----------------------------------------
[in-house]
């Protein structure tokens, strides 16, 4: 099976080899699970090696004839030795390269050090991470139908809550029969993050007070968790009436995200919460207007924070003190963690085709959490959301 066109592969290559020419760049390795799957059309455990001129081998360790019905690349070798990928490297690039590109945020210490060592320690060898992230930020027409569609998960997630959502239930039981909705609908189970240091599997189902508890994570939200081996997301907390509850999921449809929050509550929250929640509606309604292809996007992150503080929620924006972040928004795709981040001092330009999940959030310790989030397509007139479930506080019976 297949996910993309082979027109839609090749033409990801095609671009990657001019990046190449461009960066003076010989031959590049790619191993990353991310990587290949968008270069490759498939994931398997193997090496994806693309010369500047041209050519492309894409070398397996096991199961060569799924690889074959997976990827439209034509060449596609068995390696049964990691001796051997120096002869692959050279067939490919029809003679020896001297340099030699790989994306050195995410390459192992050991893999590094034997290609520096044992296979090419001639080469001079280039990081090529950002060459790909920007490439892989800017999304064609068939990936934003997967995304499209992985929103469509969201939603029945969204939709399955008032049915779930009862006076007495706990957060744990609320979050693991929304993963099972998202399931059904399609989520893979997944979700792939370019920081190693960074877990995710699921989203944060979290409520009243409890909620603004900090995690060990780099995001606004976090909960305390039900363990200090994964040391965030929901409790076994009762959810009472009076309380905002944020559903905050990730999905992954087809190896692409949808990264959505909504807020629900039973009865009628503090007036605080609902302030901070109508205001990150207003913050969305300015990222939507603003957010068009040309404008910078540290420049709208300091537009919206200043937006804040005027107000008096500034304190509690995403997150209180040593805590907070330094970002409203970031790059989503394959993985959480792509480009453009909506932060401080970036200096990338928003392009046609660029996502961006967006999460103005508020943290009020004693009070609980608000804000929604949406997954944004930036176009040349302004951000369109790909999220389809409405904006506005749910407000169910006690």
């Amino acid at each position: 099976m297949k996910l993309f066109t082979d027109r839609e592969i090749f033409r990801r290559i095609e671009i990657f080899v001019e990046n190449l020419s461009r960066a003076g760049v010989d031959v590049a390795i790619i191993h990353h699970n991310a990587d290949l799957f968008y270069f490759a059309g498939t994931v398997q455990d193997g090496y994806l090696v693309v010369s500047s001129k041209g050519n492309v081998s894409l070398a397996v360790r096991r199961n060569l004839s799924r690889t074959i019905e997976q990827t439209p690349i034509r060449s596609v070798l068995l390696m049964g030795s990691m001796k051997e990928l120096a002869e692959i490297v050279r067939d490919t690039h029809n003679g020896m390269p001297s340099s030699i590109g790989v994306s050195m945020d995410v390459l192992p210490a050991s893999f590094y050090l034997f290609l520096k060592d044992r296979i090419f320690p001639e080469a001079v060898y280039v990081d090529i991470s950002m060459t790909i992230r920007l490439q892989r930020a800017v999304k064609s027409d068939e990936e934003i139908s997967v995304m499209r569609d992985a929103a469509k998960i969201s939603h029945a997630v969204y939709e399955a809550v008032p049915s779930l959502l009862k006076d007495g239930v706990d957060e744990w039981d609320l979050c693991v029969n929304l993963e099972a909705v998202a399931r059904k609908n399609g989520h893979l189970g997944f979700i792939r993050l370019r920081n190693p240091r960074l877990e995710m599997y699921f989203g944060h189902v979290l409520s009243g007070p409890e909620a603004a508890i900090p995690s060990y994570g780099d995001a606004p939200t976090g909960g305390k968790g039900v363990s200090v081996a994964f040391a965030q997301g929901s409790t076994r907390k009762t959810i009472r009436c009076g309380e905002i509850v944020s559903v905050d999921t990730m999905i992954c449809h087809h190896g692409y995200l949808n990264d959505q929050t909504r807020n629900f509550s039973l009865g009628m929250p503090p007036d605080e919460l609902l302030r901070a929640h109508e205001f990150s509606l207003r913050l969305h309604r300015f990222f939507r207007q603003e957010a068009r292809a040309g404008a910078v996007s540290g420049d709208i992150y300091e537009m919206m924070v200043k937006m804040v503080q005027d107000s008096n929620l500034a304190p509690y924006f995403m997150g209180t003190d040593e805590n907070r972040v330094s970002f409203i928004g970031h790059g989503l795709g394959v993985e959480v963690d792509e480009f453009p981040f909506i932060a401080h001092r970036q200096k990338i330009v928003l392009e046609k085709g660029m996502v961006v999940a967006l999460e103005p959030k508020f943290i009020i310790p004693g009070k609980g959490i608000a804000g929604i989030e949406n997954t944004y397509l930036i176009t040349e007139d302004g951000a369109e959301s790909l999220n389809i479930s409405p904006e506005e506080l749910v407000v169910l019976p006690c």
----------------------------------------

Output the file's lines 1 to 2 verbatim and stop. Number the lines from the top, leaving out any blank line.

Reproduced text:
[in-house]
């Protein structure tokens, strides 16, 4: 099976080899699970090696004839030795390269050090991470139908809550029969993050007070968790009436995200919460207007924070003190963690085709959490959301 066109592969290559020419760049390795799957059309455990001129081998360790019905690349070798990928490297690039590109945020210490060592320690060898992230930020027409569609998960997630959502239930039981909705609908189970240091599997189902508890994570939200081996997301907390509850999921449809929050509550929250929640509606309604292809996007992150503080929620924006972040928004795709981040001092330009999940959030310790989030397509007139479930506080019976 297949996910993309082979027109839609090749033409990801095609671009990657001019990046190449461009960066003076010989031959590049790619191993990353991310990587290949968008270069490759498939994931398997193997090496994806693309010369500047041209050519492309894409070398397996096991199961060569799924690889074959997976990827439209034509060449596609068995390696049964990691001796051997120096002869692959050279067939490919029809003679020896001297340099030699790989994306050195995410390459192992050991893999590094034997290609520096044992296979090419001639080469001079280039990081090529950002060459790909920007490439892989800017999304064609068939990936934003997967995304499209992985929103469509969201939603029945969204939709399955008032049915779930009862006076007495706990957060744990609320979050693991929304993963099972998202399931059904399609989520893979997944979700792939370019920081190693960074877990995710699921989203944060979290409520009243409890909620603004900090995690060990780099995001606004976090909960305390039900363990200090994964040391965030929901409790076994009762959810009472009076309380905002944020559903905050990730999905992954087809190896692409949808990264959505909504807020629900039973009865009628503090007036605080609902302030901070109508205001990150207003913050969305300015990222939507603003957010068009040309404008910078540290420049709208300091537009919206200043937006804040005027107000008096500034304190509690995403997150209180040593805590907070330094970002409203970031790059989503394959993985959480792509480009453009909506932060401080970036200096990338928003392009046609660029996502961006967006999460103005508020943290009020004693009070609980608000804000929604949406997954944004930036176009040349302004951000369109790909999220389809409405904006506005749910407000169910006690």